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Managerialism and the conceptual limits of sustainable development

Managerialism and the conceptual limits of sustainable development This article examines the concept of sustainable development in terms of the three classical sociological paradigms—that is, the class, managerial, and pluralist traditions. In so doing, it is discovered that the concept of sustainable development is firmly rooted in the managerial tradition, and that the concept is often opposed by writers in the class and pluralist traditions. This implies that the power and scope of the concept, although having grown greatly in recent years, is inherently limited by its ideological character. http://www.deepdyve.com/assets/images/DeepDyve-Logo-lg.png Society & Natural Resources Taylor & Francis

Managerialism and the conceptual limits of sustainable development

Society & Natural Resources , Volume 8 (6): 12 – Nov 1, 1995

Managerialism and the conceptual limits of sustainable development

Society & Natural Resources , Volume 8 (6): 12 – Nov 1, 1995

Abstract

This article examines the concept of sustainable development in terms of the three classical sociological paradigms—that is, the class, managerial, and pluralist traditions. In so doing, it is discovered that the concept of sustainable development is firmly rooted in the managerial tradition, and that the concept is often opposed by writers in the class and pluralist traditions. This implies that the power and scope of the concept, although having grown greatly in recent years, is inherently limited by its ideological character.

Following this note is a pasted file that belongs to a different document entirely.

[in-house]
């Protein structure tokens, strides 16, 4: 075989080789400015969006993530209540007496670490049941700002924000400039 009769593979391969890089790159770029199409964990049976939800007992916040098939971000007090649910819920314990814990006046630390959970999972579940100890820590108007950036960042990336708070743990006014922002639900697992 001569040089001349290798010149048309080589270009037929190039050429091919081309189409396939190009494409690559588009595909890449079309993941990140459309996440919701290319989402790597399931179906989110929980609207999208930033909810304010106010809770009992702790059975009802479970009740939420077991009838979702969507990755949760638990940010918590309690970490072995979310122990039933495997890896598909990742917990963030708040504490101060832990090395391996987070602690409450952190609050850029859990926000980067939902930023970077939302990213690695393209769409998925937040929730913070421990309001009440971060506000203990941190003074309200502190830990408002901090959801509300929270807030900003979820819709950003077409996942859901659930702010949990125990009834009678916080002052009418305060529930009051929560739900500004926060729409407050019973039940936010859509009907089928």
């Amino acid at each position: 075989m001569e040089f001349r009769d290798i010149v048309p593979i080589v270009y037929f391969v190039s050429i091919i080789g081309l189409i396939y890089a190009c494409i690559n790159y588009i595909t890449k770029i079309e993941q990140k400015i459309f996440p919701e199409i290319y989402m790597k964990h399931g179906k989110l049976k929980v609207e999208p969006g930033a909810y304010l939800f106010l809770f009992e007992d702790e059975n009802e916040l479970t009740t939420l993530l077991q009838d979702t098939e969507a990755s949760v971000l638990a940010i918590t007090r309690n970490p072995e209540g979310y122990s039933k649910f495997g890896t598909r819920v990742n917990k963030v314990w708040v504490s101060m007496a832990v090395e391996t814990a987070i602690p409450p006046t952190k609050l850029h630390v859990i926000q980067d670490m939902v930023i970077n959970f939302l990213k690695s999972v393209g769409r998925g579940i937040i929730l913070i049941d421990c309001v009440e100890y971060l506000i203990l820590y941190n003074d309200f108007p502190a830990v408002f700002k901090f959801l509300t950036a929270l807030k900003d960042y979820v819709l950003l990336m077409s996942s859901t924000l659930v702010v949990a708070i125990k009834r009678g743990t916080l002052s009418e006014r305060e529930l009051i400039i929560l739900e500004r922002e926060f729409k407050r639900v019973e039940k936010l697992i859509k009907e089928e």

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References (30)

Publisher
Taylor & Francis
Copyright
Copyright Taylor & Francis Group, LLC
ISSN
1521-0723
eISSN
0894-1920
DOI
10.1080/08941929509380939
Publisher site
See Article on Publisher Site

Abstract

This article examines the concept of sustainable development in terms of the three classical sociological paradigms—that is, the class, managerial, and pluralist traditions. In so doing, it is discovered that the concept of sustainable development is firmly rooted in the managerial tradition, and that the concept is often opposed by writers in the class and pluralist traditions. This implies that the power and scope of the concept, although having grown greatly in recent years, is inherently limited by its ideological character.

Journal

Society & Natural ResourcesTaylor & Francis

Published: Nov 1, 1995

Keywords: environmental management; ideology; paradigm; sociology; sustainable development

There are no references for this article.